CES How do you make a wireless router more consumer friendly? You stick it in a sleek, shiny casing. That's Linksys approach if its latest offerings are anything to go by.
Linksys' WRT160N: antennae inside
The WRT310N and WRT160N both sport slick wedge-like designs unspoiled with external antennae – the 160N has two, the 310N three. The 160N has four 10/100Mb/s Ethernet ports, the 310N offers the same number of Gigabit connectors.
Consumer friendliness isn't just about looks: the two routers both incorporate Wi-Fi Protected Setup, the new, standard push-button security set-up system. They support both WPA and WPA 2 wireless security specifications.
Both support 802.11n – draft 2.0 - in the 2.4GHz Wi-Fi band, but Linksys also rolled out a couple of dual-band products that will also operate in the 5GHz zone. Not routers, mind – Linksys is still offering its aerial-festooned WRT600N for that – but a USB adaptor and an ExpressCard 34 adaptor for notebooks and desktops.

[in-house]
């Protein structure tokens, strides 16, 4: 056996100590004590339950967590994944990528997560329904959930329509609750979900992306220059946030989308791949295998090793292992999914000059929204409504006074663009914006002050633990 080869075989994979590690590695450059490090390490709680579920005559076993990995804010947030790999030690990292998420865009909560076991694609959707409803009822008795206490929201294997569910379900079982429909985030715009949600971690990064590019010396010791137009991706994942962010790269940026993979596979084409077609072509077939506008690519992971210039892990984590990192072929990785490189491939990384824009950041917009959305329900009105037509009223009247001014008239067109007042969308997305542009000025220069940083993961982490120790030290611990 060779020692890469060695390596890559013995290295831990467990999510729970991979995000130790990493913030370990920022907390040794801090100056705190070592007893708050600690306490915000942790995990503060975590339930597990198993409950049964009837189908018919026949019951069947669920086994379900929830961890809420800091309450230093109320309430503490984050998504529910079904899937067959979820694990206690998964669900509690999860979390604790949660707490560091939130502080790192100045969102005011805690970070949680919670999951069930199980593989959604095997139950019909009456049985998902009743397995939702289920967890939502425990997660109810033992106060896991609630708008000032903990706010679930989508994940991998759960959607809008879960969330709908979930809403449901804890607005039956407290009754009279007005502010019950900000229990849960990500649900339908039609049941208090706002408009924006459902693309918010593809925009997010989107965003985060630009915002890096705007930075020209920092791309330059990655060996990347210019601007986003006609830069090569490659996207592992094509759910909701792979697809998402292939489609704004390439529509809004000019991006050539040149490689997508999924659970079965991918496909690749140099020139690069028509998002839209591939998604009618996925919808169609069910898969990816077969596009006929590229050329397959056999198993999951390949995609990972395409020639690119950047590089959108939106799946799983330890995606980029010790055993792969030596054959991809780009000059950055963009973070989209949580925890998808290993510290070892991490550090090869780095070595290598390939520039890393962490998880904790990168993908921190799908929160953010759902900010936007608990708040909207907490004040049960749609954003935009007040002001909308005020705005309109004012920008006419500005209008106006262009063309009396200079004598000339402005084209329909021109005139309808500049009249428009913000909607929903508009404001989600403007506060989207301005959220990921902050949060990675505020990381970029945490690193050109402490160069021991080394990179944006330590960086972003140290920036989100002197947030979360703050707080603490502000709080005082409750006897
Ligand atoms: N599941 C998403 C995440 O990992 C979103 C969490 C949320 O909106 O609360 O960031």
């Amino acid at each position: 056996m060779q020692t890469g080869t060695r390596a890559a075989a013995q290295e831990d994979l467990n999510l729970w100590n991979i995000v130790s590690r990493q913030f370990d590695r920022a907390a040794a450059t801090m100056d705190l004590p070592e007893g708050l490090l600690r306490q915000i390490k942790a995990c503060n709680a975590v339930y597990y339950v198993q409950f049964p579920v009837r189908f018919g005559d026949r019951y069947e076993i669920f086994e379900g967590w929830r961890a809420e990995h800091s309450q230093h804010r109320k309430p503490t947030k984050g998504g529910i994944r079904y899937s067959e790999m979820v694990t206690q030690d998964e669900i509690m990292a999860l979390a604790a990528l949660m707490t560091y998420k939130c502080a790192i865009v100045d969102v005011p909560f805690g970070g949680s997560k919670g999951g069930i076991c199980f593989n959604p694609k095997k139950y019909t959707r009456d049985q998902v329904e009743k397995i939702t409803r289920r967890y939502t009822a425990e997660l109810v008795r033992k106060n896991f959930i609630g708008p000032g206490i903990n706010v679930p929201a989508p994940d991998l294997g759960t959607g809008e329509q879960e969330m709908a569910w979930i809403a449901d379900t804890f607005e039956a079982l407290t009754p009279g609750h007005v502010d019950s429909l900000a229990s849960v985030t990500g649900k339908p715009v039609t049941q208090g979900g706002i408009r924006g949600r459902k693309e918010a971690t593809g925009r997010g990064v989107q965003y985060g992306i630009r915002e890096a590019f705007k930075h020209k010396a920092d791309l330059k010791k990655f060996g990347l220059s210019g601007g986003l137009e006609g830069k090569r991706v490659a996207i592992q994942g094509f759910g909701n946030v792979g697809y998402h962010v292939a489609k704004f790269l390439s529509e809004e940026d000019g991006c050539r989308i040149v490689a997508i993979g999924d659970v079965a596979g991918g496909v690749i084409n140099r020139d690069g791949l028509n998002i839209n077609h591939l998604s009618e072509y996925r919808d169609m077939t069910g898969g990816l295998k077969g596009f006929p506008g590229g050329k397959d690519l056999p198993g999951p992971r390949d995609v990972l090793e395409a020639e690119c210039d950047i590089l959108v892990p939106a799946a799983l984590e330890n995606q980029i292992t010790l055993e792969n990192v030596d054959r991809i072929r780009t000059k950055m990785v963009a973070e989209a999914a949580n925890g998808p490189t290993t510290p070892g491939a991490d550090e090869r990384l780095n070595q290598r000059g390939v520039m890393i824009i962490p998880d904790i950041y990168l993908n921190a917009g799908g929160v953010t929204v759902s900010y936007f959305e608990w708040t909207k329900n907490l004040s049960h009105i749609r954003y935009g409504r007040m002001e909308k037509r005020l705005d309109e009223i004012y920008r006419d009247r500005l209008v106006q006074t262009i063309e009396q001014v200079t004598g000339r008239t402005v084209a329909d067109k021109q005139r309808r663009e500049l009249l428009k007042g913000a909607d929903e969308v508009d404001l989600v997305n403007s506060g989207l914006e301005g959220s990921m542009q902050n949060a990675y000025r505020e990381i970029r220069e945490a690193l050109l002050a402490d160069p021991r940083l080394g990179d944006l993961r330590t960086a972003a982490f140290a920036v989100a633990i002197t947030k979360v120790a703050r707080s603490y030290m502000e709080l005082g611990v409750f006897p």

Linksys' WEC600N: 5GHz 802.11n in convenient ExpressCard form
The USB product, the WUSB600N, and the ExpressCard, the WEC600N, will be available in the US soon, Linksys said, each priced at $80 (£42). Americans can buy the WRT310N and WRT160N straight away, paying around $130 and $100, respectively.
Europeans will have to wait until March for the routers, and they won't get their hands on the 5GHz products until the summer.
One consolation: when Linksys brings its dual-band router to Europe, we hear it'll be skipping the current WRT600N and going straight to the second generation of the product line.
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